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Camping safety

Camping is a fun way to discover the beauty of our national parks. In NSW national parks, camping is usually restricted to within the boundaries of a campground. Follow these safety tips to keep you and your camping group safe.

Plan and book your camping trip

  • As of 1 June 2020, you need to book in advance if you plan to stay at a NSW national parks campground or campsite.
  • Find and book a campground from our list of popular sites.
  • Designated camping areas within NSW national parks vary from park to park, and bush camping is permitted in some national parks.
  • Check if there’s any park alerts or closures before you go.
  • Download the Emergency Plus app to your mobile or satellite phone.
  • Drinking water isn’t available at most campgrounds. Check before you arrive.
  • Check the weather forecast before setting out.
  • Plan ahead to reduce your risk of insect bites, including mosquitoes, which can carry viruses. Advice on mosquito bite prevention can be found on the NSW Health website.
  • Check that your camping equipment is in working order.

Wild or back country camping

Tell somebody

Give your trip details to family and friends who are not travelling with you. Tell them when you expect to return and let them know when you have returned. For longer trips or remote areas, consider filling in a trip intention form and taking a personal locator beacon (PLB).

Where to set up camp

  • When you arrive, check signage on the ground to see where camping is permitted.
  • If you have booked a specific campsite, go to your reserved camping spot.
  • When pitching your tent, remember to look up to ensure there aren't any loose, dead or overhanging tree limbs.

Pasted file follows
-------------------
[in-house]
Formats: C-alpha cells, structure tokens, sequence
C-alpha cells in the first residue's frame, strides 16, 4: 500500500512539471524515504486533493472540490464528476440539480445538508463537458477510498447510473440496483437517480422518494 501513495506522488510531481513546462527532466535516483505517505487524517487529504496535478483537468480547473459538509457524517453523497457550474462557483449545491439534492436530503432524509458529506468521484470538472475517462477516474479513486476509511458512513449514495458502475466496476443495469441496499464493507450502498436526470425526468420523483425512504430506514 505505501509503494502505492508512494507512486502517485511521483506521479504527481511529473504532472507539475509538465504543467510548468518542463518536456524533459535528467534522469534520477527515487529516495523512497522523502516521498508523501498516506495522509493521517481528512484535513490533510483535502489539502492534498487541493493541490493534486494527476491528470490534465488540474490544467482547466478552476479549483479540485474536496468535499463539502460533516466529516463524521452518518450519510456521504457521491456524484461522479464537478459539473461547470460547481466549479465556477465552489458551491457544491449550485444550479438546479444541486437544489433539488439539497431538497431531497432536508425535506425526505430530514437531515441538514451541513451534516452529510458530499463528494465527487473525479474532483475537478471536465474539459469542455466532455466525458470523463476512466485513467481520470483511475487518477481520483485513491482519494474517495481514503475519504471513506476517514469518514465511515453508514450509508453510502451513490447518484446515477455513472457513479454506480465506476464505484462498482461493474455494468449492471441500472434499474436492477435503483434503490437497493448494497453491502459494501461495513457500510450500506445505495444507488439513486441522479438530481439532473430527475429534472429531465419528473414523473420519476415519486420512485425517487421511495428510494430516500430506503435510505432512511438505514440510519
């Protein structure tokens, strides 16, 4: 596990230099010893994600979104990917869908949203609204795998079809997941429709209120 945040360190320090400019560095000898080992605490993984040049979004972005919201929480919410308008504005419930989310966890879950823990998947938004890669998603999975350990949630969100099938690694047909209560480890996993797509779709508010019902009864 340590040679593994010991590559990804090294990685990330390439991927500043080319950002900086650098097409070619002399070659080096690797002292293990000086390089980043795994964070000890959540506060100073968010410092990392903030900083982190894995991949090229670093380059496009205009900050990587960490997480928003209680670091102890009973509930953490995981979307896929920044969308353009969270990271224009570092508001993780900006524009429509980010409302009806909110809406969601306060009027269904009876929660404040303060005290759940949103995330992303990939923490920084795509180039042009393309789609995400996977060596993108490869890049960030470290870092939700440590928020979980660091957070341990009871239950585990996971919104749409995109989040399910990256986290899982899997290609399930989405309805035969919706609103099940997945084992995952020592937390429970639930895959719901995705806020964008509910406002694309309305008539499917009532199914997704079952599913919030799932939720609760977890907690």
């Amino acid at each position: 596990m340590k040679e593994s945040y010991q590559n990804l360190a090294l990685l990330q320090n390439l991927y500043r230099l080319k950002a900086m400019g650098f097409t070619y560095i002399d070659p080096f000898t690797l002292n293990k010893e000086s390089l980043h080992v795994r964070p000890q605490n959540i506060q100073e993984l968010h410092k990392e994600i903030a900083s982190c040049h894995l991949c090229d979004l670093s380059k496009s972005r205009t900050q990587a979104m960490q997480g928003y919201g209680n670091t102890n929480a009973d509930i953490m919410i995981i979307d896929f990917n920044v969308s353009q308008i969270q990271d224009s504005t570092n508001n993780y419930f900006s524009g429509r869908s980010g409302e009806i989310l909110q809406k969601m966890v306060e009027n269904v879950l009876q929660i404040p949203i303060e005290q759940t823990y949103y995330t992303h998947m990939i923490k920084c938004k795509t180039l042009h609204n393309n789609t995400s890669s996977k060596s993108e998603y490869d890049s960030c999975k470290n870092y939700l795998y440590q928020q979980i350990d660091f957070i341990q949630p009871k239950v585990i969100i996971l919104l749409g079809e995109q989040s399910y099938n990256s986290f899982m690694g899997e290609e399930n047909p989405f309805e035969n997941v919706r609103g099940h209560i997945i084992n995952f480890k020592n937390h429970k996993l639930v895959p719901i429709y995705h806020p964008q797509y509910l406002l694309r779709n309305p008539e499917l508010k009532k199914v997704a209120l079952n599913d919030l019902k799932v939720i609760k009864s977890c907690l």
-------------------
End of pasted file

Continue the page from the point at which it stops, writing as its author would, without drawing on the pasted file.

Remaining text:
• To protect the land, avoid camping on low or poorly drained areas where soil or vegetation may be easily damaged. Look for harder ground or sandier soils.


  • Follow all fire safety information during park fire bans and total fire bans and download the Fires Near Me mobile app, especially in summer.
  • Only light fires in designated fireplaces.
  • Do not leave fires unattended. Completely extinguish all fires before you leave an area or go to sleep.
  • Campfires should not be used to incinerate rubbish. Fire doesn't destroy aluminium foil, and plastics release toxic gases when burned.
  • Dead wood provides valuable habitat for native animals. Please don’t break branches or collect fallen timber for fires.
  • If you're camping off the beaten track, use a fuel stove. If you do need to light a fire, please remove the top layer of soil before making the fire. Keep the fire small and ensure you put the fire out thoroughly, scatter the ashes, and replace the top layer of soil.
  • The use of chainsaws is not permitted.

Cooking and heating

  • Never use gas stoves or fuel burners to heat your tent.
  • Never cook inside a tent or enclosed camping spaces.
  • Carbon monoxide poisoning can occur from combustion of fuels such as petrol, oil, gas and wood in areas with little or no ventilation, including tents and caravans. Read more about carbon monoxide safety.

Generator use

Limited use of generators is permitted in some NPWS campgrounds. To reduce the risk of wildfire:

  • Never use generators during fire bans.
  • Locate the generator in an area clear of fuels, dry grass or other combustible material.
  • Ensure extension leads do not cross access tracks and are rated for external use.
  • Follow the manufacturer’s guidelines for safe operation of your generator.
  • Only operate generators in well ventilated areas outside of tents and sleeping spaces.
  • Be around whenever the generator is operating.

Be a considerate camper

The safety of other park visitors, native wildlife and the environment is important too. Domestic animals pose a danger to native animals and are not permitted in most NSW national parks. Please leave your pet with a friend or family member. Read these tips on how to be a considerate camper.